Fred Astaire has often been cited along Cary Grant as the best dressed American leading men, though while Grant often played it safe with elegant, simple, and timeless suits, Astaire embraced a more casual and colorful—but never ostentatious—approach with a breezy, knockabout charm that contrasted with his early on-screen image of the top hat, white tie, and tails, preferring “tailored sport jackets, colored shirts and slacks—the latter usually held up by the idiosyncratic use of an old tie or silk scarf in place of a belt.”
“In the way of belts, Astaire likes to use silk handkerchiefs—purely for utilitarian purposes rather than theatrical. He has a 31-inch waist and loses pounds when he is dancing. The resilient silk allows him to draw his pants right.” Astaire himself explained this practice to GQ during a 1957 interview: ‘I used to use old neckties for the same purpose but the handkerchiefs are better.’ At home he will use a belt, usually shoving the buckle to one side, ‘simply to get it out of the way.'” Similar to his pocket square, Astaire’s silk sash belt appears to be red with a speckled gold center band.
Like his entertainment contemporary Bing Crosby, Astaire seemed to prefer socks that screamed from his ankles, though his mustard hosiery with this outfit is comparatively muted when measured against the blue and red socks he wears elsewhere in The Band Wagon.
Perhaps the most essential item in the dancer’s wardrobe are his shoes, and Astaire wears a natty pair of burgundy and white spectator derbies. The outsoles and the apron-style toe-box are burgundy leather with a burgundy strip extending over the back of each elegantly long white leather vamp for the forward three of the five lace eyelets. The laces are burgundy to match the darker portion of the shoes.
It’s difficult to find modern-made spectator shoes that aren’t wingtip oxfords, though Stacy Baldwin seems to at least take a retro-minded approach with footwear like these unique two-tone derbies and these brown-and-tan cap-toe oxfords.
Tony wears his (and no doubt Astaire’s own) signature jewelry of a gold curb-chain bracelet on his left wrist and a gold signet ring on his right pinky.
The dapper dancer was known for his wardrobe both on- and off-screen, and the marvelous color cinematography by Harry Jackson (who died four days before the film was released) makes the most of Mary Ann Nyberg’s Academy Award-nominated costume design.
The Yellow Shirt Redux
A rainy opening means good luck!
The yellow shirt makes a brief reprise just before the show returns to New York for its Broadway opening, represented on screen with the famous “Girl Hunt” ballet in the spirit of Mickey Spillane. Outside the stage door, Tony and Gaby run into each other with the former wearing his previously seen yellow shirt but with a black-and-white plaid tie.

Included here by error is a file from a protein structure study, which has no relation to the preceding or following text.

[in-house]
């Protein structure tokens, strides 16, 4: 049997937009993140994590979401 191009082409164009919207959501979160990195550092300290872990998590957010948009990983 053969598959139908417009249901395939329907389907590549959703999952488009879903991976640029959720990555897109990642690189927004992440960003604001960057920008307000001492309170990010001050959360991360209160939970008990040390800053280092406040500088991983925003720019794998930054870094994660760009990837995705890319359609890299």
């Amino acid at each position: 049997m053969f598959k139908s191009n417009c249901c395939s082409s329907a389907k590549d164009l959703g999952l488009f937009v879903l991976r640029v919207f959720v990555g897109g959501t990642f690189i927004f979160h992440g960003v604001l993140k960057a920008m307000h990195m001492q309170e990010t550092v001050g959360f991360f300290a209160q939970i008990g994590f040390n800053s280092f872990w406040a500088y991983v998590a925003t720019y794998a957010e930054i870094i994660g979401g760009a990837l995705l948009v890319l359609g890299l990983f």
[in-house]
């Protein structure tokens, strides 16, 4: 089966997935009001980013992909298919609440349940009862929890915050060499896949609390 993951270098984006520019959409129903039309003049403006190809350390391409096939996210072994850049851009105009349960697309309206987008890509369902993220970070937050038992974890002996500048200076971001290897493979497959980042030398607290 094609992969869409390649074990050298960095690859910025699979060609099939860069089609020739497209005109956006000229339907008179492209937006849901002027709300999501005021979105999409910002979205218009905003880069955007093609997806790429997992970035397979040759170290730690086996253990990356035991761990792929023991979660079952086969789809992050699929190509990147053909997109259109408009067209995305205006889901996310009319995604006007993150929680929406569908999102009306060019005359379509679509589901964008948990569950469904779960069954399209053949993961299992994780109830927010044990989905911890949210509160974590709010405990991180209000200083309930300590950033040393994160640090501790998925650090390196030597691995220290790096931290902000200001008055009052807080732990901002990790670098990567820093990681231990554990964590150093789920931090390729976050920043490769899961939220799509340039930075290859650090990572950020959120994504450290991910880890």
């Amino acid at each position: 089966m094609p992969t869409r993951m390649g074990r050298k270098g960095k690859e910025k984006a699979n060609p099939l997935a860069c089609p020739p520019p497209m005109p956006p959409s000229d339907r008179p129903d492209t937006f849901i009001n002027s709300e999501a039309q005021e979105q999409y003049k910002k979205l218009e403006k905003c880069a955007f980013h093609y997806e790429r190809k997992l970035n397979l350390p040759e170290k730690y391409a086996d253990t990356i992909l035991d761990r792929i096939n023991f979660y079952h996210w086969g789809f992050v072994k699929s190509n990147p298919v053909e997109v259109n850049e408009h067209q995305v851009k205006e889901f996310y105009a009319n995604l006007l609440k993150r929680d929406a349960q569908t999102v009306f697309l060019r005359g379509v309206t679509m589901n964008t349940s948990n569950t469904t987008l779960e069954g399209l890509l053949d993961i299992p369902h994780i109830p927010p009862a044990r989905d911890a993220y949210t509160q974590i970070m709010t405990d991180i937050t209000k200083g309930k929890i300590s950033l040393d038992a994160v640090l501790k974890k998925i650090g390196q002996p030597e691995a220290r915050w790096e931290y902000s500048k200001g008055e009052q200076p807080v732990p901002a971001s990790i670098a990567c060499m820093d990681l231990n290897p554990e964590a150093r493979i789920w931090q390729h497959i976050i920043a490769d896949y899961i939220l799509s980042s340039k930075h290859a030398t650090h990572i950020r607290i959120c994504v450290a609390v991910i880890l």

As it’s raining, the rest of his outfit is covered with a knee-length khaki raincoat with a covered fly, plain cuffs, and large patch hip pockets with flaps. Tony tops it off with a taupe brown fedora that has a wide black ribbed grosgrain silk band and coordinating black grosgrain edges.
How to Get the Look
Fred Astaire blended elegance and interesting dressing both on- and off-screen, dressing brightly for dancing in the dark with this neutral-toned and beautifully tailored outfit accented with pops of color in all the right places.
- Beige raw silk single-breasted 2-button sport jacket with notch lapels, welted breast pocket, straight flapped hip pockets with flapped ticket pocket, 3-button cuffs, and short double vents
- Yellow cotton shirt with button-down collar, front placket, and 1-button rounded cuffs
- Beige micro-textured silk tie
- Gold tie clip
- Off-white gabardine high-rise reverse-pleated trousers with side pockets and turn-ups/cuffs
- Red-and-yellow silk sash belt
- Burgundy-and-white apron-toe five-eyelet spectator derbies
- Mustard yellow socks
- Gold signet pinky ring
- Gold curb-chain bracelet
- Red-and-gold paisley silk pocket square
As the character of Tony Hunter was dressed consistent with Fred Astaire’s own personal style, I highly recommend reading his 1957 interview with GQ that explores the entertainer’s sartorial approach in his own words: “I never think of myself as spic and span or all duded out—just as someone who wants to be comfortable and satisfy his own taste.”
Do Yourself a Favor and…
Check out the movie. Musicals are not among my favorite movie genres, but the always charming Fred Astaire and his colorful supporting cast, the stunning color cinematography, and impressive song and dance numbers featuring some of the era’s top talent make The Band Wagon a winner.
The Band Wagon‘s signature dance number, Astaire and Cyd Charisse’s “Dancing in the Dark” performance, was paid homage by a white-suited Steve Martin and Gilda Radner in the April 22, 1978, episode of Saturday Night Live.
Here we are, the only animals given the greatest means of communication—human speech—and all we do is snarl at each other.